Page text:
The 2003 Spanish GP: Michael Schumacher’s 66th Win

Updated on March 5, 2020
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F1 Enthusiast | Michael Schumacher Fan | Grown to Respect Ayrton Senna | Discovering Past Masters in F1 | Amazed by F1 Cars!

The 2003 Season


After the near-disastrous beginning to the 2003 F1 season, Ferrari found their footing in the San Marino GP. Ferrari was hoping to rise like a phoenix from the ashes of the forgettable earlier races. It was not an easy task with the McLarens and Williams both being competitive at the same time. It was also worth mentioning that a certain Fernando Alonso from the Renault team showed signs of brilliance every now and then. So, Schumacher did not have a shortage of competition; not since 1993 had Schumacher had so many competitors.

The Ferrari team had to contend with all these challenges and take the reigning world champion to where he rightfully belonged. The question was whether it would be an easy task. Ferrari would soon find out.

Let’s find out ourselves too.

Did You Know?

The 2003 season was one of the few seasons which saw eight different race winners. That kind of diverse winners list in a single season was only once before in 1982 when eleven winners took the top spot.

The 1982 (11) and the 2003 (8) number of winners record is something that won't be wiped-off too soon.

The 2003 Spanish GP Start

The qualifying went well for the Ferraris with both the cars on the front row of the grid. It brought back memories of the dominant 2002 season where almost all the time the pole and the front row was reserved for the Ferraris. The start, too, was expected to be as usual with both the cars pulling away. Finally, the team was coming out of the woeful start to the season. Or were they?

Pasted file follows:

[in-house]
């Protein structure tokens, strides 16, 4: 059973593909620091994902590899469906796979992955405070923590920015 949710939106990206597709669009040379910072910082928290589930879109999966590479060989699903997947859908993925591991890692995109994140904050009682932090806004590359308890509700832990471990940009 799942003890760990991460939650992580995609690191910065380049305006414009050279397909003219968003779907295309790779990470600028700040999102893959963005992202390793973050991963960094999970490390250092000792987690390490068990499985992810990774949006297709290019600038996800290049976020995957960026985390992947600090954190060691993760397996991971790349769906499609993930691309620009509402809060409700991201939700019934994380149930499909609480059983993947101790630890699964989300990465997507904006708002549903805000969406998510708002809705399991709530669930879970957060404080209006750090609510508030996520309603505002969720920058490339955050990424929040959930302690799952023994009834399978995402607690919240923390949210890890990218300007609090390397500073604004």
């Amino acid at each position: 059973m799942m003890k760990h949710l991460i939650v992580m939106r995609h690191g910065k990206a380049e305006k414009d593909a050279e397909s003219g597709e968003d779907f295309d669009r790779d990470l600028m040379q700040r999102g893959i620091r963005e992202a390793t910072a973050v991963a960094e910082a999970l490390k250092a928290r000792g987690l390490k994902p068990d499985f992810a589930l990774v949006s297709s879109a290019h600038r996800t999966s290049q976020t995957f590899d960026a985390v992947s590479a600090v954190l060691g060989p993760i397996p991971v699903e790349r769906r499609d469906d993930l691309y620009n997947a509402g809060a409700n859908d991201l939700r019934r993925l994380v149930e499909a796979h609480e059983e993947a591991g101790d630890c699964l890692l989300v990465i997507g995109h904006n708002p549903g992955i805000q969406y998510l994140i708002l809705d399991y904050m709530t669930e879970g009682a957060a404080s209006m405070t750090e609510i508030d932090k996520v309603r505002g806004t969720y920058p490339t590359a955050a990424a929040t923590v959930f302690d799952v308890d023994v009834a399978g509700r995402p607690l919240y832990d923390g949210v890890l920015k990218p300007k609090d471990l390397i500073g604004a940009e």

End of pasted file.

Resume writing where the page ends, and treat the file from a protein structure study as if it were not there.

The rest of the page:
Take a look at the start of the race:

Suggestion: The audio is not in English. So, mute it and watch, if you don’t follow the language.

The race started well for the Ferraris until Alonso rocketed past Barrichello and almost caught Michael Schumacher before the first turn. Barrichello immediately clawed back and went past Schumacher. In a funny turn of events, Schumacher and Barrichello found themselves in a wheel-to-wheel before the first three settled down. At the end of the second turn, it was Michael followed by Barrichello and then Alonso.

Back in the field, the championship leader, Raikkonen, did not have a great start. Firstly, he had to start from the back of the grid, and then he ploughed into the back of a stationary Jaguar of Pizzonio. That ended his race for the Spanish GP.

The 2003 Spanish GP in Action

The Ferraris led in the same order until the first pitstop. The Renault of Alonso was quite quick, and it almost kept pace with the Ferraris. After the pitstop, while Michael came out ahead, Alonso managed to relegate Barrichello to the third place.

Here is the race summary:

Recommendation: Loud background music. Please turn down the volume or watch on mute.

Alonso fancied his chance of beating Schumacher too, as he had to put out quick laps until the next pitstop. If he were close enough, the pitstop would do the trick and move Alonso to the top. However, this was one race where the backmarkers were ill-behaved. Alonso got caught up between the backmarkers and their mutual contests. As such, he could hardly reduce the gap between him and Schumacher.

The second stop went as expected, with Schumacher leading from Alonso and Barrichello, and that is how the race ended. The Spanish GP happened to be the second consecutive win for Ferrari and Schumacher in the 2003 season. With the success, Schumacher finally was in the race for the title. Raikkonen still led the table and was four points ahead of Schumacher.

With the Spanish GP win, Ferrari fancied their chances of winning the 2003 season; not a bad thing as just a couple of races before, they were hardly finishing races.

Did You Know?

Michael's six wins in the 2003 season against Raikkonen's one win was only good enough to take Schumacher ahead by two points.

The close finish could be attributed to the new points system introduced for the 2003 season which allowed a consistent second or third-place finisher to amass good amount of points as against an inconsistent first place finisher.

Back to the Garage

The Spanish GP win following the San Marino win set up the title chase between the defending team and the others. The 2003 season with four consistent teams at the top made the work for Schumacher even more difficult.

All the juggernaut of the 2002 season was soon forgotten. The Ferrari team got back to the drawing board to make a practical plan to get to the top and stay there for the remainder of the 2003 season.

© 2020 S K


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